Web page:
It’s that time of year again! The Christmas season a wonderful time for visiting with family, making merry and embracing the spirit of giving. It can be a time of great warmth and joy, perfect for making special family memories. Unfortunately, it can also be an incredibly wasteful time, when individuals fail to consider the impact of their holiday festivities on the environment. Celebrating a green Christmas season doesn’t have to mean going without goodies or opting out of holiday traditions – it just requires a little bit of conscientious creativity. By following some green guidelines, you can help preserve the environment while also saving money! Here are a few ideas for a greener Christmas.
1. Cut Down on Your Gift Expenses:
Resist being sucked into the crass commercialism that now dominates the Christmas season. This holiday was not meant to be about having the biggest feast or exchanging the most expensive presents, but about togetherness and, originally, for religious devotion and introspection. Consider agreeing, as a family, to a rule like, “one Christmas present per person” to avoid over-consuming this season. Also, agreeing that all gifts will be handmade can cut down on waste and add a whole lot of personality to gift-giving.
2. A Greener Christmas Tree:
Nothing is more symbolic of the season than a festive, decorated evergreen. But how to enjoy it responsibly? The great Christmas tree debate revolves around the question of “artificial versus real.” Reusable artificial trees sound great in theory, mainly because in the world of environmentalism, chopping down trees for any reason is generally frowned upon. This is compounded by the fact that Christmas trees are usually discarded after a couple of weeks. However, artificial trees have a limited life-span, as they quickly go out of style or are damaged in storage. Also, many of them are made from non-renewable materials. The best way to responsibly enjoy a Christmas tree is to buy a living tree. The tree can be planted in your yard after the holidays, so you can beautifully decorate your home and then beautifully landscape your yard!
This brings us to a discussion on decoration. Avoid cheap plastic decorations from dollar stores. The materials are usually not of good quality and are often non-biodegradable. Decorations like this will also take up space in your closet for the other 11 months of the year. Try to keep it simple and DIY. Consider making your own decorations out of anything from used beer cans and light bulbs to recycled paper and cardboard. Stick to options which allow for materials to be recycled afterward. Paper decorations can even be used as fuel in the fireplace along with your yule log. Also consider homemade edible ornaments like candy canes, homemade cookies and stringed popcorn as well as natural outdoor items like acorns and pine cones.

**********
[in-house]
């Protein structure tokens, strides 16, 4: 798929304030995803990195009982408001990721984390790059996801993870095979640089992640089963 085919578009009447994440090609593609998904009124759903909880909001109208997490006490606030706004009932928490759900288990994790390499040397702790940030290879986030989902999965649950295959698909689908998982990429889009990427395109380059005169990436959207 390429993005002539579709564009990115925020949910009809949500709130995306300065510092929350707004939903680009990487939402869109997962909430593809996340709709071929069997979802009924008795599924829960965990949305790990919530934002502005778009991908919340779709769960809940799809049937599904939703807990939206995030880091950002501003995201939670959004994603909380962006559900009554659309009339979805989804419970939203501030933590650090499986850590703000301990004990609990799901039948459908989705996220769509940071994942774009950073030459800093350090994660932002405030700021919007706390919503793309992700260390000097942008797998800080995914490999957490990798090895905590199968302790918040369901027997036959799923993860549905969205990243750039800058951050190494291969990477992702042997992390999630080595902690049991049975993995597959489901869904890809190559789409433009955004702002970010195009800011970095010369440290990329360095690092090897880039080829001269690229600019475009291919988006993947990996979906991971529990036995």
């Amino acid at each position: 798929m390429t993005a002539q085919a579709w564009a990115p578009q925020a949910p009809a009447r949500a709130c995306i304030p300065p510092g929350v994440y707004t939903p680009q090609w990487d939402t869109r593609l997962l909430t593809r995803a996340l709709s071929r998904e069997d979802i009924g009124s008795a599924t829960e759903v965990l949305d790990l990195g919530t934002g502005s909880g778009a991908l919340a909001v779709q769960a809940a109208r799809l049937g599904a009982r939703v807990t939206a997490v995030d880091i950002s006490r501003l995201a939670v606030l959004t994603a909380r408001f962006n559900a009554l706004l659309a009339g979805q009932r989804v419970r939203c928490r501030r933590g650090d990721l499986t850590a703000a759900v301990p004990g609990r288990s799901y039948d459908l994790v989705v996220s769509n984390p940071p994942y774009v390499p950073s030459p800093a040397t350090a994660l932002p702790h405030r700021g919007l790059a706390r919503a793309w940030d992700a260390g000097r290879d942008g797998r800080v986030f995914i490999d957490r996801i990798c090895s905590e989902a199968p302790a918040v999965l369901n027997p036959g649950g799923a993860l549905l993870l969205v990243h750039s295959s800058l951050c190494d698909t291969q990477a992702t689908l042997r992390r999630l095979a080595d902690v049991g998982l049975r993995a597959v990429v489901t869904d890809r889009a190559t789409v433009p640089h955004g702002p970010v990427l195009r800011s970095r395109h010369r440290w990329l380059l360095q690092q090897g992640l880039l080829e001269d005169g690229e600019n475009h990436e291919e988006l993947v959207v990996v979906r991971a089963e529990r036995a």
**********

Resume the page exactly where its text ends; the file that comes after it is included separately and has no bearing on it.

4. Recycle Holiday Greeting Cards:
Odds are, you’ll be recieving holiday cards from your friends and family. Recycle these colorful cards by taping them around a doorframe, displaying them on a mantelpiece or creating a “card wreath” to hang on your wall. A relative of mine used to cut out the shapes of christmas trees and angels from the thick cardstock of greeting cards, punch a hole in those festive designs and make tree ornaments out of them with ribbon. Decorate your own tree in this way or attach them to wrapped presents as creative gift tags. If you’re sending cards this year, look for companies that make their cards with recycled paper.
5. Watch Energy Consumption
Christmas is not complete without plenty of twinkling, colorful lights. However, you should keep in mind ways to save energy when hanging lights. Remember to always turn them off whenever you go to sleep or leave the house. This will help save energy and go a long way toward preventing accidental fires.
6. Eat, Drink and Be Responsible:
As for the Christmas dinner table, try to buy and cook only as much as you need. Buy exact amounts of ingredients from your local bulk food store, to prevent the purchase of excess materials that will go bad and need to be thrown away. If you do find yourself over-buying, consider donating extra canned goods and non-perishables to the needy. Additionally, non-edible food waste could be added to your compost pile to eventually help fertilize the soil.
Remember, there is plenty you can do in order to have a more eco-friendly Christmas! It just takes some knowledge, creativity and some green holiday magic!